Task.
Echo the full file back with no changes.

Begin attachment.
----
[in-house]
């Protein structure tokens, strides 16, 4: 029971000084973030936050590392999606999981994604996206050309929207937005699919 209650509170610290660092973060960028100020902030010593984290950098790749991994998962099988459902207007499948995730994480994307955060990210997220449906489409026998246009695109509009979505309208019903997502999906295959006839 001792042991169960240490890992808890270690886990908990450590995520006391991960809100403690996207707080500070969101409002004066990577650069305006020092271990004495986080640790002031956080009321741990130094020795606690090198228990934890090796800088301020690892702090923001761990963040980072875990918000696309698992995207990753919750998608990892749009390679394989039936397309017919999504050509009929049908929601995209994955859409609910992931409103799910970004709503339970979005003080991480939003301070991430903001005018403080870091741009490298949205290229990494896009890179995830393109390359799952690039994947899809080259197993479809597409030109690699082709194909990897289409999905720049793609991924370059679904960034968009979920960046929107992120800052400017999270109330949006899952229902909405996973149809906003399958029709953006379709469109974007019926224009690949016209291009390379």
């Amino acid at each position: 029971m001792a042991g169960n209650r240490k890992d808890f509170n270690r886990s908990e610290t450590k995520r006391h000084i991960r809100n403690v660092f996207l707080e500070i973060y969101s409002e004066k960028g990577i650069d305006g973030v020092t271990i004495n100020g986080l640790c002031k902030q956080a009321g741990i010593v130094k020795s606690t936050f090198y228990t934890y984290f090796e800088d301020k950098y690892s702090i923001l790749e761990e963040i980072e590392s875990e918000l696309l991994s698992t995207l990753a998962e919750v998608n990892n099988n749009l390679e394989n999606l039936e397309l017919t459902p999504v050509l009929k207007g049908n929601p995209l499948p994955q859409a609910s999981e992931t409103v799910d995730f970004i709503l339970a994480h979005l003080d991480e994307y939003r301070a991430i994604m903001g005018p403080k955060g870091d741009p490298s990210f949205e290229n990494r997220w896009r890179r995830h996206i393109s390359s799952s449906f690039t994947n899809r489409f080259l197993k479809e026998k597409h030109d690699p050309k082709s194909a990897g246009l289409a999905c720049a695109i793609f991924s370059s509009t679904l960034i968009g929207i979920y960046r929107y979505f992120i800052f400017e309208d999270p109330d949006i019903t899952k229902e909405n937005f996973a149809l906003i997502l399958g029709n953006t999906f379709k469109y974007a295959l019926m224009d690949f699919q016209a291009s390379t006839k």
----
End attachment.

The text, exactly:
[in-house]
């Protein structure tokens, strides 16, 4: 029971000084973030936050590392999606999981994604996206050309929207937005699919 209650509170610290660092973060960028100020902030010593984290950098790749991994998962099988459902207007499948995730994480994307955060990210997220449906489409026998246009695109509009979505309208019903997502999906295959006839 001792042991169960240490890992808890270690886990908990450590995520006391991960809100403690996207707080500070969101409002004066990577650069305006020092271990004495986080640790002031956080009321741990130094020795606690090198228990934890090796800088301020690892702090923001761990963040980072875990918000696309698992995207990753919750998608990892749009390679394989039936397309017919999504050509009929049908929601995209994955859409609910992931409103799910970004709503339970979005003080991480939003301070991430903001005018403080870091741009490298949205290229990494896009890179995830393109390359799952690039994947899809080259197993479809597409030109690699082709194909990897289409999905720049793609991924370059679904960034968009979920960046929107992120800052400017999270109330949006899952229902909405996973149809906003399958029709953006379709469109974007019926224009690949016209291009390379």
């Amino acid at each position: 029971m001792a042991g169960n209650r240490k890992d808890f509170n270690r886990s908990e610290t450590k995520r006391h000084i991960r809100n403690v660092f996207l707080e500070i973060y969101s409002e004066k960028g990577i650069d305006g973030v020092t271990i004495n100020g986080l640790c002031k902030q956080a009321g741990i010593v130094k020795s606690t936050f090198y228990t934890y984290f090796e800088d301020k950098y690892s702090i923001l790749e761990e963040i980072e590392s875990e918000l696309l991994s698992t995207l990753a998962e919750v998608n990892n099988n749009l390679e394989n999606l039936e397309l017919t459902p999504v050509l009929k207007g049908n929601p995209l499948p994955q859409a609910s999981e992931t409103v799910d995730f970004i709503l339970a994480h979005l003080d991480e994307y939003r301070a991430i994604m903001g005018p403080k955060g870091d741009p490298s990210f949205e290229n990494r997220w896009r890179r995830h996206i393109s390359s799952s449906f690039t994947n899809r489409f080259l197993k479809e026998k597409h030109d690699p050309k082709s194909a990897g246009l289409a999905c720049a695109i793609f991924s370059s509009t679904l960034i968009g929207i979920y960046r929107y979505f992120i800052f400017e309208d999270p109330d949006i019903t899952k229902e909405n937005f996973a149809l906003i997502l399958g029709n953006t999906f379709k469109y974007a295959l019926m224009d690949f699919q016209a291009s390379t006839k």